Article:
The images are harrowing. Houses with their roofs blown off, trees strewn across the road, power lines wrecked, transport thrown into confusion, people crying, water everywhere, but not a drop to drink. Unseen amidst the confusion, the spectre of health service hurdles loom as an island infrastructure breaks down. Who will look after the old, the sick, the children? Who will rebuild the country?
A question forms as you look at the screen: what can I do?
When disaster strikes a place or people we know and care about, we often feel helpless. Beyond sending money, there seems to be no practical way we can help. Thousands of miles away this precious island, in its darkest hours, needs our energy and expertise. Now there is a way to make that connection.
The Caribbean Diaspora Skills Directory Community Interest Company (CIC) has been set up to harness the professional skills and talents of the Caribbean diaspora to provide support, contacts and networks as a resource for the Caribbean region.
The Caribbean Skills Bank is a brilliantly simple, and simply brilliant, idea. Essentially, it’s an online database that allows volunteers to register themselves, and most importantly the skills they are willing to share, and for organisations and countries in the Caribbean to register their interest in using those skills.
Its website says: “We’re reaching out to mature and senior professionals, middle managers, specialists and people who are willing to help. Tell us what you have to offer and a little about your expertise and we’ll work with our partners on turning that into concrete help and support for the region.”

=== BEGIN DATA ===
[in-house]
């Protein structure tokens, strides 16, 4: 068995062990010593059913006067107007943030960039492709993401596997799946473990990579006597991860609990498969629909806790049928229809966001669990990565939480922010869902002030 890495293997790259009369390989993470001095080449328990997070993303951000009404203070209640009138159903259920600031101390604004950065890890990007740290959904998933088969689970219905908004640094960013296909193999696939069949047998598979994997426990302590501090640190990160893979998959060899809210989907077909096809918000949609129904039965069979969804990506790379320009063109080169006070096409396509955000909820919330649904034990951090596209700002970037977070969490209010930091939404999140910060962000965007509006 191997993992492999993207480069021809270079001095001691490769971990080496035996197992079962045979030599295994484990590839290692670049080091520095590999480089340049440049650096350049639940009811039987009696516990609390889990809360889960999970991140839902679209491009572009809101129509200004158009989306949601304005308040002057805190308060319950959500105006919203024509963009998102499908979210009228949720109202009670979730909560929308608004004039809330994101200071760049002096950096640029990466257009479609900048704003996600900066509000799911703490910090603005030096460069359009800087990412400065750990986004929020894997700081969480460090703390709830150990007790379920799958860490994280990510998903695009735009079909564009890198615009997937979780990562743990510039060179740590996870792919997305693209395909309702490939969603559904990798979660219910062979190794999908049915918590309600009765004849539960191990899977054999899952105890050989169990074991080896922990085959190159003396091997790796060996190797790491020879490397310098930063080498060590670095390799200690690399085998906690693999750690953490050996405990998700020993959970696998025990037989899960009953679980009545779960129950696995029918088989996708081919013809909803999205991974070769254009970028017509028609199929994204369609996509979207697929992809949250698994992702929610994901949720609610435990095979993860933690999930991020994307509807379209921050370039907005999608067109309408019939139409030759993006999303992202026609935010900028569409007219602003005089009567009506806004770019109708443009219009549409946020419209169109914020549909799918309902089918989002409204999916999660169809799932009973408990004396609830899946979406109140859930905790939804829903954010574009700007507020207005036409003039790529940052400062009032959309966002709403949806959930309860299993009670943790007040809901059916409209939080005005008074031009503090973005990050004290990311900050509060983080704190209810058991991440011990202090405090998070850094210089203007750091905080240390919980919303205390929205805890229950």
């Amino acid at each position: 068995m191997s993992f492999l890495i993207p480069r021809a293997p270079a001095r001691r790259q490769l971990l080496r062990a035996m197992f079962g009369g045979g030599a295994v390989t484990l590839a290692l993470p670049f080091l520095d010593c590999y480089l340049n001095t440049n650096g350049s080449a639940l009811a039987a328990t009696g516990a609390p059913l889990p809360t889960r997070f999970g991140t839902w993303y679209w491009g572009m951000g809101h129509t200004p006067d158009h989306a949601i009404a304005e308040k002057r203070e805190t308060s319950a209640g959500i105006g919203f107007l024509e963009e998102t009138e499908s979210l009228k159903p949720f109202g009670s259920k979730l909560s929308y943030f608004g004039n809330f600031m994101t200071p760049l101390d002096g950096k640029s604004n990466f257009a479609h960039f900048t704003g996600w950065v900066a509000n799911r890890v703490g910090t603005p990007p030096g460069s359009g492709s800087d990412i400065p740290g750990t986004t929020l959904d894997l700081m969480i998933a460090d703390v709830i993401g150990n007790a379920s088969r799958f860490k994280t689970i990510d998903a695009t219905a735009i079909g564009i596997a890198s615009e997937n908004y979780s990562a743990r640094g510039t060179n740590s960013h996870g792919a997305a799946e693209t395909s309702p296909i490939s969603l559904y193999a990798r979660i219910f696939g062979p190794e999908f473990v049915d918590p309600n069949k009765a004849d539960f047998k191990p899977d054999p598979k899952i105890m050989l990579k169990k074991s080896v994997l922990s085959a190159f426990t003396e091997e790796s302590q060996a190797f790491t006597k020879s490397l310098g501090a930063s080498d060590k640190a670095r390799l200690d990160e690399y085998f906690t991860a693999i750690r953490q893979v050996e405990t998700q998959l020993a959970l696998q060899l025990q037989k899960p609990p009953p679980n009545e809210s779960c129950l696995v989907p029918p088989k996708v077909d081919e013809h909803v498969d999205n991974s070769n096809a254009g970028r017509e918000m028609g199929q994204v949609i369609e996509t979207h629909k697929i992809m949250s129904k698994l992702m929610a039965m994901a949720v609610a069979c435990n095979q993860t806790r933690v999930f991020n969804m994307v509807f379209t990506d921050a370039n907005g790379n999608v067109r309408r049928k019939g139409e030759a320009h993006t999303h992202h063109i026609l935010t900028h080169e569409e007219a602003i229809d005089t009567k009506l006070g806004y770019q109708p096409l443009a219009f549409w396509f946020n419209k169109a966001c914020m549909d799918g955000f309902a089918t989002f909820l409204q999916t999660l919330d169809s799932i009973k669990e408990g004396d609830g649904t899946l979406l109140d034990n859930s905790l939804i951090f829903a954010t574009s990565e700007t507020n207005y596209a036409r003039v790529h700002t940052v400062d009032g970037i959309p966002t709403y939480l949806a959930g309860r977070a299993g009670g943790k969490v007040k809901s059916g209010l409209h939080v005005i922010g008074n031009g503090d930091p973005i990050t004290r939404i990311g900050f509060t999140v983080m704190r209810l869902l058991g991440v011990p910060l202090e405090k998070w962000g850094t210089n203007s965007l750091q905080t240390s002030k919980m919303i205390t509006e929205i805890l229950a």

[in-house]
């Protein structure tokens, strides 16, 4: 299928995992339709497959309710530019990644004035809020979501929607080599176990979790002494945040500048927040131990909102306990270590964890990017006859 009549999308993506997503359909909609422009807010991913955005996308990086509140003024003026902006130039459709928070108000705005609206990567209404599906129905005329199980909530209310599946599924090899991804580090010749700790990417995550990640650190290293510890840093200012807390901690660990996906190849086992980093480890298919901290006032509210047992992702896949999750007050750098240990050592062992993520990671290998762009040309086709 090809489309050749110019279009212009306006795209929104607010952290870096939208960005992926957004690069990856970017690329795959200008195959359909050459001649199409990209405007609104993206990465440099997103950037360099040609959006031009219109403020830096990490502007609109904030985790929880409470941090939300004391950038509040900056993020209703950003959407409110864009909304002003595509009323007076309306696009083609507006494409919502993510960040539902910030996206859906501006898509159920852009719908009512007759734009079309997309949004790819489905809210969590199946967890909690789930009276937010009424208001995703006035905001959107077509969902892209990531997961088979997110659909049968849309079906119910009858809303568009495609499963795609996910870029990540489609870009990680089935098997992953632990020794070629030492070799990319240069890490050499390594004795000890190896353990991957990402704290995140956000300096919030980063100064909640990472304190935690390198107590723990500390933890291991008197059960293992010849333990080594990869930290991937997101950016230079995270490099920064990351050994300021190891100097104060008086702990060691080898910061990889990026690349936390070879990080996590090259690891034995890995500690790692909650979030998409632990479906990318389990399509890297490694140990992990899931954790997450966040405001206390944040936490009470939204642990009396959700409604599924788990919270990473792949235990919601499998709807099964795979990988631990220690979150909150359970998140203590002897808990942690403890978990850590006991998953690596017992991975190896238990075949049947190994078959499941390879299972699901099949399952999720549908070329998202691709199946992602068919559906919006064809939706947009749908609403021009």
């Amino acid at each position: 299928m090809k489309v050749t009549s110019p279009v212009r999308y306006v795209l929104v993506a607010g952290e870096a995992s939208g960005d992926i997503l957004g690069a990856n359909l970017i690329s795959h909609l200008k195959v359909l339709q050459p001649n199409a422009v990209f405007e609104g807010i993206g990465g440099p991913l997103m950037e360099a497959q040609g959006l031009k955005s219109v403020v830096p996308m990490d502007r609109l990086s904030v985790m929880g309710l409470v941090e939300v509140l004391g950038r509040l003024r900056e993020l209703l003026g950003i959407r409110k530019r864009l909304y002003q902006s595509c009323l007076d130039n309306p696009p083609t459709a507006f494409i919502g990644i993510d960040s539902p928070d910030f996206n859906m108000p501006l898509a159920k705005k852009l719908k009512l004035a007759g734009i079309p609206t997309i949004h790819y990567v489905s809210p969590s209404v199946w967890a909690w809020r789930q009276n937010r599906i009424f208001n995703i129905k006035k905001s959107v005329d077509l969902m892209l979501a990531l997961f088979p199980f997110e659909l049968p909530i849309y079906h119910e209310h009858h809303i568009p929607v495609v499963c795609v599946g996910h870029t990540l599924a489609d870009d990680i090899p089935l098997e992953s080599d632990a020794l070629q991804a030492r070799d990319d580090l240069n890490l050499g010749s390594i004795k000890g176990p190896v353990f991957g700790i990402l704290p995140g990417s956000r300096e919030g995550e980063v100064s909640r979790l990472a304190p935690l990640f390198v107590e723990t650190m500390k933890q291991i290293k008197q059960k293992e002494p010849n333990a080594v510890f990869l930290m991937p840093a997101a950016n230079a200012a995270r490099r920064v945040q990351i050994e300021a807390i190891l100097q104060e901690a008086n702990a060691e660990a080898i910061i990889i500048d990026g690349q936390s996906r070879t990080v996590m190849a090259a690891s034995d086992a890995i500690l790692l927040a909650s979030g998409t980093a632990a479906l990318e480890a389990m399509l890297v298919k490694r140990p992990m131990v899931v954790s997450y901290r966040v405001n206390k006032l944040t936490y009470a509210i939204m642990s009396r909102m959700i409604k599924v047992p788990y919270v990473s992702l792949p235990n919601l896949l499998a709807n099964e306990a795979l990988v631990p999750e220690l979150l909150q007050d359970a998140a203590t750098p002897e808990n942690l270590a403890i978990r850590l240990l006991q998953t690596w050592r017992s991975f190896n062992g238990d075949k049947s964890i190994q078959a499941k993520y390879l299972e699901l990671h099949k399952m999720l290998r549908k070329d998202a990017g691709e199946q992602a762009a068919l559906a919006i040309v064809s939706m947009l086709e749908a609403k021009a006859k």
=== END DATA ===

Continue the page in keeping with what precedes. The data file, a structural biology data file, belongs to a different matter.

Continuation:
Although there are many possible applications for this kind of two-way engagement between the Caribbean and its diaspora, the days following a disaster are when the Skills Bank will really come into its own. Recent floods in Britain have shown how extreme weather events can cause havoc even in a well-resourced European country. Caribbean islands are vulnerable to hurricanes and storm surges, and urgent and caring intervention is essential.
So what sort of skills and people are likely to be needed? Some are obvious, such as emergency responders who have access to rescue boats, generators and medical supplies, and disaster relief volunteers who are used to working with aid organisations. But airline personnel and experienced admin staff who can help reorganise flights and get stranded people homes are needed too, as are tree-removal experts, auto mechanics, urban repair experts, hardware suppliers, architects and restoration specialists… the list is as long as the needs are great.